We’re plugging right along here. Life has developed a rhythm of sorts – it’s a bit wobbly, lurching even, but definitely a patterning of recognizable forward momentum. Because this project is so big, we can’t just do one thing at once – even if we try to. Fitz actually said to me the other day – in a moment in which we were both entirely overwhelmed: “If we just try to do a few things at once, this will go faster.”
The (latest) reason we’re overwhelmed is that, now that all the inspections are over, we have permission to do whatever we want – in whatever order we want. Prior to the rough inspections, we had a pretty clear path – demo it, build it, plumb it, wire it, prevent fire from attacking it, repeat. Now that the inspections are done, we can close up walls and finish entire rooms. The problem is we have WAY too much to do and it’s all around us all the time. Everywhere we look a huge project sits, just begging to be considered. But none of the projects at hand are the multitasking type. Even still, though, we are attempting Fitz’ “great idea” of several things at once. We make lists of big projects and small projects. Big projects are numbered and we agree on an order so neither of us (me) gets surprised by unexpected 7-day bouts of tiling. Small projects fill in the edges. If we’re waiting for paint to dry or we only have a half day or a contractor is working in the main space, we scurry around doing little projects – adding GFCI plugs into all zones within 6 feet of water, cleaning grout off the bathroom tiles, prepping trim for windows, adding a final strip of wallpaper in the kitchen.
My “small list” has 17 items on it – and that’s only what we could think of during one day’s lunch. The big list is capped at 4 items (there will be more): (1) men’s bathroom (includes wallpaper, tiling, all molding) (2) espresso bar walls (3) 2nd floor bathroom (includes windows and molding, tiling, painting) (4) kitchen and dish pen (includes tiling floors and walls).
So far we are 1/2 way through #1.
Also – who knew molding was such a thing to consider!
Anyway, so we aren’t opening Curio any time soon. That’s fine. It’s all just fine. Because this project is, despite what I may make it out to be, truly fun. And I am learning SO much.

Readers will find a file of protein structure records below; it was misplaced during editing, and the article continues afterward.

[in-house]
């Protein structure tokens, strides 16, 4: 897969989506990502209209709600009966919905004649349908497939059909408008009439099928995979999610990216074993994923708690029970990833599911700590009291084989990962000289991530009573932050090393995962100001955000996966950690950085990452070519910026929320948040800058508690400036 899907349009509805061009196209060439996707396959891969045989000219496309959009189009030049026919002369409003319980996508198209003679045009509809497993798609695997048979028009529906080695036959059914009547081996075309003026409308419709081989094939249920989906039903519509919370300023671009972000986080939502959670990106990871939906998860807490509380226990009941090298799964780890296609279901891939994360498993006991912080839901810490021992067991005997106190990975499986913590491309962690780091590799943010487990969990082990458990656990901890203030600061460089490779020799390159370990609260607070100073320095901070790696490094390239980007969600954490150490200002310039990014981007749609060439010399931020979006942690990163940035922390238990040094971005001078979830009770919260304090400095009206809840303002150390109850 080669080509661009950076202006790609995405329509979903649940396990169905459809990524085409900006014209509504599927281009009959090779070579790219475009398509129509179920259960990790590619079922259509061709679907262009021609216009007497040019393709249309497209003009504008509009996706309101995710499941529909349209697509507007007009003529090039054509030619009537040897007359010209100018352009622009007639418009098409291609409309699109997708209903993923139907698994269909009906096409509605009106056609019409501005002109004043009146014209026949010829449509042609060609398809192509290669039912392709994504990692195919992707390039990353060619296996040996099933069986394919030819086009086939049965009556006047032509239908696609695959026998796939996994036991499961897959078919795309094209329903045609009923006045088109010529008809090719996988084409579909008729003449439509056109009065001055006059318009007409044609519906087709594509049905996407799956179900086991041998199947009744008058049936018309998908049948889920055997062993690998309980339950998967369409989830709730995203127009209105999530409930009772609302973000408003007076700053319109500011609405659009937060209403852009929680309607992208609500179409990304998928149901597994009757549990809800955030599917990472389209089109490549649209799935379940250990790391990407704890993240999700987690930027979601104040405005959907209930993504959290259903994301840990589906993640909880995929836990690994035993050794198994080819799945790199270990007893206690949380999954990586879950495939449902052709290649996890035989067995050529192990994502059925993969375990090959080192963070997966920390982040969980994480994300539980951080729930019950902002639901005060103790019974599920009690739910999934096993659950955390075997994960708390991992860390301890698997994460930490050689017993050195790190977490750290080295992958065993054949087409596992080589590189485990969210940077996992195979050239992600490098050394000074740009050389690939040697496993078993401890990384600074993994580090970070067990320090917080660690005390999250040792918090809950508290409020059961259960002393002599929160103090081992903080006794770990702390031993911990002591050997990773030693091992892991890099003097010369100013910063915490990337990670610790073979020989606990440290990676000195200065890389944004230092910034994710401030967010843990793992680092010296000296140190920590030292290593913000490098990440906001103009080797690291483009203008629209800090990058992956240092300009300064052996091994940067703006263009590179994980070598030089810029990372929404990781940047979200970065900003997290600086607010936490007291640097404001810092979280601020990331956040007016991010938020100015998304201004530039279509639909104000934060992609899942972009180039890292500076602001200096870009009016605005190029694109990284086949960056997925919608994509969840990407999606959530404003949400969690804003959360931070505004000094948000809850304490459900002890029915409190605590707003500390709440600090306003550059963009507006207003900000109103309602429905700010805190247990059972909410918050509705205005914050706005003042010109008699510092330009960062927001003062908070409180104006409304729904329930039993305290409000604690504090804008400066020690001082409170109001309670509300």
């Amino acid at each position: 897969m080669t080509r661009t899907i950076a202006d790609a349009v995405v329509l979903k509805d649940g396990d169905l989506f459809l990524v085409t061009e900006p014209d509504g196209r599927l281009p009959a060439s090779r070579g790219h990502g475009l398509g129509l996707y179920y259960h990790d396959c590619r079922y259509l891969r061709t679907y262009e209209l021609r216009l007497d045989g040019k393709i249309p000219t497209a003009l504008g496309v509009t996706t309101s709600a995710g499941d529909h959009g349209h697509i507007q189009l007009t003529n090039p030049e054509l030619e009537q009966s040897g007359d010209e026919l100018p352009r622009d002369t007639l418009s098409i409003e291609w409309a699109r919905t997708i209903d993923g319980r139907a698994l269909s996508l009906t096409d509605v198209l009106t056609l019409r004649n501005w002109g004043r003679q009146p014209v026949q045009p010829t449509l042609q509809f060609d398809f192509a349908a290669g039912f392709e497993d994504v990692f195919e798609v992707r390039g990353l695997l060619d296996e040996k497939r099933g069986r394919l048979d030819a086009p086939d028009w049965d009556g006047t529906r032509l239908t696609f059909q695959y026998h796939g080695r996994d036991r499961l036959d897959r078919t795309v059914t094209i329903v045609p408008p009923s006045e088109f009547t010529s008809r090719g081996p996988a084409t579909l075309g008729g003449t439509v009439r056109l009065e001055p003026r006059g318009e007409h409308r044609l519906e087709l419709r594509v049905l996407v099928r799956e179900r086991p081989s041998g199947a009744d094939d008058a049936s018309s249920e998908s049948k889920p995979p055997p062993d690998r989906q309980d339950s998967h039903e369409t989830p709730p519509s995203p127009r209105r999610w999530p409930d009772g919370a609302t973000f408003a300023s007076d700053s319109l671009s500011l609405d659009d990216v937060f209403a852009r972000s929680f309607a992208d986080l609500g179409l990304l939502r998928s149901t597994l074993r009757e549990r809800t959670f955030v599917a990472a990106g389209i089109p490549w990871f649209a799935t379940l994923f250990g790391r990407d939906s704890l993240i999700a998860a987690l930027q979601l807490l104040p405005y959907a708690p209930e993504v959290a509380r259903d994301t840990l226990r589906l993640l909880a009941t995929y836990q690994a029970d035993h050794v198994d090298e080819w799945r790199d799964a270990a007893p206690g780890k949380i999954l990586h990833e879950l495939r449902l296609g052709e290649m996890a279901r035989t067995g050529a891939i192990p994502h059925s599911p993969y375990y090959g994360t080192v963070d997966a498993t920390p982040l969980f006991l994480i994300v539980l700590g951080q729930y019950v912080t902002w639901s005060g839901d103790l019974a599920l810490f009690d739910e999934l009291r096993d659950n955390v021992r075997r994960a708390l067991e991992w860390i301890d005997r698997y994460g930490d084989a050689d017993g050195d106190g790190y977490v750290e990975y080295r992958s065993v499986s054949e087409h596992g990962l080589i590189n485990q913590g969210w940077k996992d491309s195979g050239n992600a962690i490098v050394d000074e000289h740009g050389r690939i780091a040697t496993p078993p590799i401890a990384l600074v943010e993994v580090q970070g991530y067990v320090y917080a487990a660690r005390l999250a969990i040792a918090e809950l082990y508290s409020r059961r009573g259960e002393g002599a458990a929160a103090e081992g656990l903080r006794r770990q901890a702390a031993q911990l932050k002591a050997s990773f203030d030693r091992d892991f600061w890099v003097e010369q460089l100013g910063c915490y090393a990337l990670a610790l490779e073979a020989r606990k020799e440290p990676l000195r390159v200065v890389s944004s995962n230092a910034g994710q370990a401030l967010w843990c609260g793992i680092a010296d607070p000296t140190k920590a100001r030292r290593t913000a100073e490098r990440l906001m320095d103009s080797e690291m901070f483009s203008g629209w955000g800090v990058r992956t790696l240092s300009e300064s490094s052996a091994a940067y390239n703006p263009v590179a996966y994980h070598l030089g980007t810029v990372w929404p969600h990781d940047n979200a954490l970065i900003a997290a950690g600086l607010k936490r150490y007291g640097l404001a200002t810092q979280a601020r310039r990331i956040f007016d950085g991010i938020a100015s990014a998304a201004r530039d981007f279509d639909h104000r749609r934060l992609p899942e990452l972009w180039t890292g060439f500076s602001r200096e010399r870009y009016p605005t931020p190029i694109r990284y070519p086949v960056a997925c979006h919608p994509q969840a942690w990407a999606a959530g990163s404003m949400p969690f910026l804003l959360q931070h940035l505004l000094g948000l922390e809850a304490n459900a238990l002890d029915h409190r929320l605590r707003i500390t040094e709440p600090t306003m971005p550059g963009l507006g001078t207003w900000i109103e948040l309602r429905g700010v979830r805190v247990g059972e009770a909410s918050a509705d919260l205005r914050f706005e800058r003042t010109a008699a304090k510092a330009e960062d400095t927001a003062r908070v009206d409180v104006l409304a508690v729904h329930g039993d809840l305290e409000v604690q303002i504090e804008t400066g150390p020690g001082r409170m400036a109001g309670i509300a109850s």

Fitz and I celebrated our five year anniversary last weekend! After a brief check in over a whole wheat baguette and iced coffee at Rose 32 Bakery in Gilbertsville we determined we are all set for the next five. We’ll continue to reassess every five years so as not to be limited by the concept of “forever.” We reminisced about our favorite moments from the first five years, a highlight being – of course – the moment we identified this might go on for awhile. When Fitz asked me to be his special person, his exact words were “Will you be my special person for an indefinite amount of time – and then some?” My response: “Yes… But I don’t want to get married.” His response: (smiles) “I didn’t ask you to.” We were on the same page then – and the same page now. And that’s a beautiful thing for two people to find.
Speaking of not opening Curio, I’m sure glad we didn’t open Curio this month as THIS is what’s going on mere feet from our building:
Apparently Columbia Gas is moving their main gas line from Main Street to Amber Lane. The irony (which has NOT escaped us) is that we don’t have natural gas at our building – and they won’t give it to us because they are “at capacity.” There is a moratorium on new gas customers mandated for all of Western Massachusetts and, thus we suffer on with an electric furnace. Our walls are open… their trench is open… the two are begging to be together for an indefinite amount of time and then some… But, alas. Not this time around.
On the inside, it’s just as insane as ever.
In the spirit of closing walls, here is the first wall we closed at Amber Lane! We actually closed this one before inspections happened because we left the other side open to scrutiny. This is our main Gallery wall, on which people will be hanging art. We wanted a surface that could be nailed into easily and something that would be especially conducive to allowing people to hang their art however – and wherever – they want. A blank canvas, Fitz + Emme style.
20 minutes a board… I’m not kidding. Selecting the right one – making sure it was the correct thickness (the pile contained boards at 3/4″, 7/8″ and 1″… and, if you’re ever played with tongue and groove you know different thicknesses do NOT play well together!) – measuring the space – making 4 cuts with the chop saw (2 cuts per side because the boards are thicker than the saw blade… and, thus, need to be turned over – re-lined up – and cut again… ahem…) – wedging it into the wall – pre-drilling each nail hole (because of our insistence on using really old, big nails) – and nailing the board to the wall using antique, square-headed nails (sourced from Eco Building Bargains in Springfield, MA)!
Are we insane?
Here are some reasons it took so long:
This was a multi-day project, if you couldn’t tell that already… And, once we were finished, the place was a DISASTER. Sawdust everywhere!
But – we were one stack of wood lighter and one wall closer to the end! That’s one major plus for finishing a project: it uses up a pile of materials!